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Histological characterization of the human scapholunate ligament
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  • Miguel Alaminos,
  • Jesús Chato-Astrain,
  • Olga Roda,
  • Víctor Carriel,
  • Fidel Hita Contreras,
  • Indalecio Sánchez-Montesinos,
  • Pedro Hernández-Cortés
Miguel Alaminos
Universidad de Granada Facultad de Medicina

Corresponding Author:malaminos@ugr.es

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Jesús Chato-Astrain
Universidad de Granada Facultad de Medicina
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Olga Roda
Universidad de Granada Facultad de Medicina
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Víctor Carriel
Universidad de Granada Facultad de Medicina
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Fidel Hita Contreras
Universidad de Jaen
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Indalecio Sánchez-Montesinos
Universidad de Granada Facultad de Medicina
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Pedro Hernández-Cortés
Instituto de Investigacion Biosanitaria de Granada
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The scapholunate interosseous ligament (SLIL) plays a fundamental role in stabilizing the wrist bones, and its disruption is a frequent cause of wrist arthrosis and disfunction. Traditionally, this structure is considered to be a variety of fibrocartilaginous tissue and consists of three regions: dorsal, membranous and palmar. Despite its functional relevance, the exact composition of the human SLIL is not well understood. In the present work, we have analyzed the human SLIL and control tissues from the human hand using an array of histological, histochemical and immunohistochemical methods to characterize each region of this structure. Results reveal that the SLIL is heterogeneous, and each region can be subdivided in two zones that are histologically different to the other zones. Analysis of collagen and elastic fibers, collagens types I, III and IV, proteoglycans, glycoproteins and versican confirmed that the different regions can be subdivided in two zones that have their own structure and composition. The first part of the dorsal region (zone D1) resembles the control tendons and ligaments, whereas the rest of the SLIL are more similar to the control articular cartilage, especially the first part of the membranous region (zone M1). Cells showing a chondrocyte-like phenotype as determined by S100 were more abundant in M1, whereas the zone containing more CD73-positive stem cells was D2. These results confirm the heterogeneity of the human SLIL and could contribute to explain why certain zones of this structure are more prone to structural damage and why other zones have specific regeneration potential.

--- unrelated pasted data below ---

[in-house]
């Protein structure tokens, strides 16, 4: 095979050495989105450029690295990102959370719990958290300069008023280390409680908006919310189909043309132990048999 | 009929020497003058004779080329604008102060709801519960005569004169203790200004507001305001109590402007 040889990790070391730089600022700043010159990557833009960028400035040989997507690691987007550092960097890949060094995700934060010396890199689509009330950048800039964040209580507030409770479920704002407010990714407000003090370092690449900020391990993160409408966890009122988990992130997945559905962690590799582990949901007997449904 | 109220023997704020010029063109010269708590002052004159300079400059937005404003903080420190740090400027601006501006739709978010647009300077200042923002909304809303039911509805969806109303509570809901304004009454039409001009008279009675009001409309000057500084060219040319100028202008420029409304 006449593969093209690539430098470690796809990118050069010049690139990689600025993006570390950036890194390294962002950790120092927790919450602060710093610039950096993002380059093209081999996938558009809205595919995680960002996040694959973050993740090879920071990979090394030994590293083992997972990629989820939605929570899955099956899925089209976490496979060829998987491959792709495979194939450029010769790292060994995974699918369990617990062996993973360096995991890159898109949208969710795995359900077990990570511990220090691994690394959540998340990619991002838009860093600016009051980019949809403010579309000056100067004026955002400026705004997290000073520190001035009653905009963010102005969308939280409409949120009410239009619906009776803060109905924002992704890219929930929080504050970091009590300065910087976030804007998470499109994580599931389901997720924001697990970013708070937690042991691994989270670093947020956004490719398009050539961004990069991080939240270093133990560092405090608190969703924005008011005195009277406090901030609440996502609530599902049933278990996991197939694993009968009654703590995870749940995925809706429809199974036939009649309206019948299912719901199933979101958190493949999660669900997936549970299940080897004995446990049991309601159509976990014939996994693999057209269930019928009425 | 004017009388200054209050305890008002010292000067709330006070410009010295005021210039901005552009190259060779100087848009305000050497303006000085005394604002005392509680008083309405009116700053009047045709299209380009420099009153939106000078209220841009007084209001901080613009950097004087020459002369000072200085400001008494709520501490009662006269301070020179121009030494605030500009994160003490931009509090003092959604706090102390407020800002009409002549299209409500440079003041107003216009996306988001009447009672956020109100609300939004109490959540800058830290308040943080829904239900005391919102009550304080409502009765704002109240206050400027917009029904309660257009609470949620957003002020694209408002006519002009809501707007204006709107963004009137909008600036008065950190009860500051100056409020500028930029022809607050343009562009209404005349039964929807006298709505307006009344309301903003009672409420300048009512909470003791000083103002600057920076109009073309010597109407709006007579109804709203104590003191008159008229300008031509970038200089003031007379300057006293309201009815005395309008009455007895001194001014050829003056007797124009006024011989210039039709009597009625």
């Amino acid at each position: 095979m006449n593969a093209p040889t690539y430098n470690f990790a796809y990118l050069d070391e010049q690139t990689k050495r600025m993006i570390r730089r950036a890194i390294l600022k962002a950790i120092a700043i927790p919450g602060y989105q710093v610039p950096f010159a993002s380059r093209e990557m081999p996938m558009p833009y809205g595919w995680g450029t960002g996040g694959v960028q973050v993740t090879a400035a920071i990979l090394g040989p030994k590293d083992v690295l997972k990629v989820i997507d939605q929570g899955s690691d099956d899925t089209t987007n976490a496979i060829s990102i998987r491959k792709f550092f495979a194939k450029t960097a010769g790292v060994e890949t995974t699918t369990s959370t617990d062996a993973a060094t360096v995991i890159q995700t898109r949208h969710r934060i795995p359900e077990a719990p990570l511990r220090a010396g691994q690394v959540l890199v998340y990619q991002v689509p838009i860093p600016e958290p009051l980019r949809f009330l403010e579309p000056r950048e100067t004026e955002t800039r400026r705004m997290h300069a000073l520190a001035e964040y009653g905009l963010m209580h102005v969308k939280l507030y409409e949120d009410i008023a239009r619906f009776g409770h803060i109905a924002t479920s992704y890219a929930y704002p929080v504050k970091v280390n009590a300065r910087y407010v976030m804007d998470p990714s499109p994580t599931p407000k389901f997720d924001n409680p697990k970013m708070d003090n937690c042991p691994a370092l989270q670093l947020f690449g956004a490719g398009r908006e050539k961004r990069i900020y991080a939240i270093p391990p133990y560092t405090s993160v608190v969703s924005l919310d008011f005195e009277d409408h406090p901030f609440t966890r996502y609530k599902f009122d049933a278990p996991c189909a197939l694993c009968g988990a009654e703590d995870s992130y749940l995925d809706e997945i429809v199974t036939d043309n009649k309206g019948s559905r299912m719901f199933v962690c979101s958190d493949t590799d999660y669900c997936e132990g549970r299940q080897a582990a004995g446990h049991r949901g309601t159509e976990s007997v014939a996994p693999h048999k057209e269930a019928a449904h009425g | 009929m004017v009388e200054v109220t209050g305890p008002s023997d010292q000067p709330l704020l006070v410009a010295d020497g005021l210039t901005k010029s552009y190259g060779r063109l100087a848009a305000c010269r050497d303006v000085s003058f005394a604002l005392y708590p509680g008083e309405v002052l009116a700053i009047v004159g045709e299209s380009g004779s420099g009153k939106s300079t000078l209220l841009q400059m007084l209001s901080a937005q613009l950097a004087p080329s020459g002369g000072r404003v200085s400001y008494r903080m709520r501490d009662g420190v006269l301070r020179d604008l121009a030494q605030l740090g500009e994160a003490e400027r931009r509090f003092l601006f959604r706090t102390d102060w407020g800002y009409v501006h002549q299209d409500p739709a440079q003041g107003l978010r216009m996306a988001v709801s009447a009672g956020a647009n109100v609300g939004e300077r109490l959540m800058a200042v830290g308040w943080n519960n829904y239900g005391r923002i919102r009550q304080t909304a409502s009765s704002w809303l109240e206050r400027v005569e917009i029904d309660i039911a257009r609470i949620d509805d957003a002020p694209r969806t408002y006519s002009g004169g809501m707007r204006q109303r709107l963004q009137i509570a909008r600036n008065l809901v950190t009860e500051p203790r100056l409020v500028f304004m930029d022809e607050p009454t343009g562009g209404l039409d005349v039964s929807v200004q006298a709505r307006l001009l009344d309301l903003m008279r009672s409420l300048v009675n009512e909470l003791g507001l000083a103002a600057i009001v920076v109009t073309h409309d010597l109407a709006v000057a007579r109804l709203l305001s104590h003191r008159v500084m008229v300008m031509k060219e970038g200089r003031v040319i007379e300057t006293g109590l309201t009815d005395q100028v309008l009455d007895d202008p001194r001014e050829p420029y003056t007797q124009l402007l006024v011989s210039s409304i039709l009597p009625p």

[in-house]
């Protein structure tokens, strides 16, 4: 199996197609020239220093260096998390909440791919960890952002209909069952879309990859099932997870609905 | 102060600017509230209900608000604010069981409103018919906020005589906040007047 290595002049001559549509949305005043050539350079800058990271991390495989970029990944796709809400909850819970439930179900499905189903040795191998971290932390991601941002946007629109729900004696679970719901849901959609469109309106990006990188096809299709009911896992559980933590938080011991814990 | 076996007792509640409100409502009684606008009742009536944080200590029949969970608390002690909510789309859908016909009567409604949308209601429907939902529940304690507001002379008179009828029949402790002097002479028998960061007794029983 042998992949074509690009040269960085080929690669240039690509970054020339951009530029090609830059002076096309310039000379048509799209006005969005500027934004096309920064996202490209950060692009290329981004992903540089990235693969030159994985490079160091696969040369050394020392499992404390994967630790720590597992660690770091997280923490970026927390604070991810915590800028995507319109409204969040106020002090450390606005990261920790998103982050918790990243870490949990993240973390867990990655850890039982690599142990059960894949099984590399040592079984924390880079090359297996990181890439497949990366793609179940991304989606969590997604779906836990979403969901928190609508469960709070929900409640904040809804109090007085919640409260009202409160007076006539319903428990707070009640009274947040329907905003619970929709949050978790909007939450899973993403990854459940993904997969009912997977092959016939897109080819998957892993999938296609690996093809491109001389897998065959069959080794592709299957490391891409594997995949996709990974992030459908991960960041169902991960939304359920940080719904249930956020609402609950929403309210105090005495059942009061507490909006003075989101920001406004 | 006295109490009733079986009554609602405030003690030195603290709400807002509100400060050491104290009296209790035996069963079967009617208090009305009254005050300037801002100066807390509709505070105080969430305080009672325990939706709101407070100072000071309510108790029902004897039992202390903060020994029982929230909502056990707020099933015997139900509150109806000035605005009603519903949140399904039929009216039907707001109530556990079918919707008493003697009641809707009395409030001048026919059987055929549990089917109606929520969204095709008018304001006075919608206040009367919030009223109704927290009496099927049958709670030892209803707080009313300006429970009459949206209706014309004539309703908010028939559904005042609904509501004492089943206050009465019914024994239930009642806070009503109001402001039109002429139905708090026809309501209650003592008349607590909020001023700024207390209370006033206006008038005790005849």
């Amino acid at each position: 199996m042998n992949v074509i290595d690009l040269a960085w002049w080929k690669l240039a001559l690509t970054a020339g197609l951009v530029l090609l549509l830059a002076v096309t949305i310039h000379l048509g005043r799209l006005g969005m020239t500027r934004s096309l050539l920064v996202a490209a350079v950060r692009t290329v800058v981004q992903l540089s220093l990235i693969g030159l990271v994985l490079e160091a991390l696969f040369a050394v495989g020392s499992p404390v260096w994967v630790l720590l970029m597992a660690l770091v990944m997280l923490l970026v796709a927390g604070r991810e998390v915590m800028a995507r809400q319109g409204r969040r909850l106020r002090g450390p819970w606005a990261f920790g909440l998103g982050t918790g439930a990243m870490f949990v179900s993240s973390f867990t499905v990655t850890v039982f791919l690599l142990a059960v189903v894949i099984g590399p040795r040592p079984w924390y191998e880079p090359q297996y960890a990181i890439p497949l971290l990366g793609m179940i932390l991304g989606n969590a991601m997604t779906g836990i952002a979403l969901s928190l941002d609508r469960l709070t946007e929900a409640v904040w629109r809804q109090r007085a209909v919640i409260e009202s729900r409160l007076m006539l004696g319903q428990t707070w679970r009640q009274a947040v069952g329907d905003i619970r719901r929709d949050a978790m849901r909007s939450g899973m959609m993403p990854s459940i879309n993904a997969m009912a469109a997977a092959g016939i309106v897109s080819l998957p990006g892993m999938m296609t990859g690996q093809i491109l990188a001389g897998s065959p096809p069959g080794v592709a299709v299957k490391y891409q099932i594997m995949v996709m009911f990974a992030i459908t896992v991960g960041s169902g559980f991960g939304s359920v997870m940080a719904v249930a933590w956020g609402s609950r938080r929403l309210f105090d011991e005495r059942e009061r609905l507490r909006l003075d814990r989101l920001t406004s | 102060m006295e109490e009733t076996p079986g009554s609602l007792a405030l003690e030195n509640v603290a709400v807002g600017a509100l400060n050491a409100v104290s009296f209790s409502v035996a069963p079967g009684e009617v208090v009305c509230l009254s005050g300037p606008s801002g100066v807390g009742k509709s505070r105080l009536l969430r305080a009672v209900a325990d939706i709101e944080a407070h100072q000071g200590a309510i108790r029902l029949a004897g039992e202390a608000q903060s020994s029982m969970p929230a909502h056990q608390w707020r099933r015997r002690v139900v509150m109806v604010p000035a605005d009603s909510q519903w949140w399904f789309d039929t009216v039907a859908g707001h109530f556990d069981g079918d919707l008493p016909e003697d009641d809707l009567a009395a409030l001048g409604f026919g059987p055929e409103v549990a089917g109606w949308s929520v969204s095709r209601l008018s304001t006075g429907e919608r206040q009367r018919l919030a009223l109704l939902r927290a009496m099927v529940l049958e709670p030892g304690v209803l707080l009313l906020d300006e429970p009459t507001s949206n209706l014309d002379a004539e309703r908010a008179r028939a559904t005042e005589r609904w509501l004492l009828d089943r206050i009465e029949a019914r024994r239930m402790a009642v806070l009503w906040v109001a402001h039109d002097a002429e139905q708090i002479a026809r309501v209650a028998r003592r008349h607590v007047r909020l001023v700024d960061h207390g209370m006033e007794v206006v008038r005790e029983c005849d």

12 Jan 2023Submitted to Microscopy Research and Technique
13 Jan 2023Assigned to Editor
13 Jan 2023Submission Checks Completed
22 Jan 2023Review(s) Completed, Editorial Evaluation Pending
03 Feb 2023Reviewer(s) Assigned
20 Mar 2023Editorial Decision: Revise Major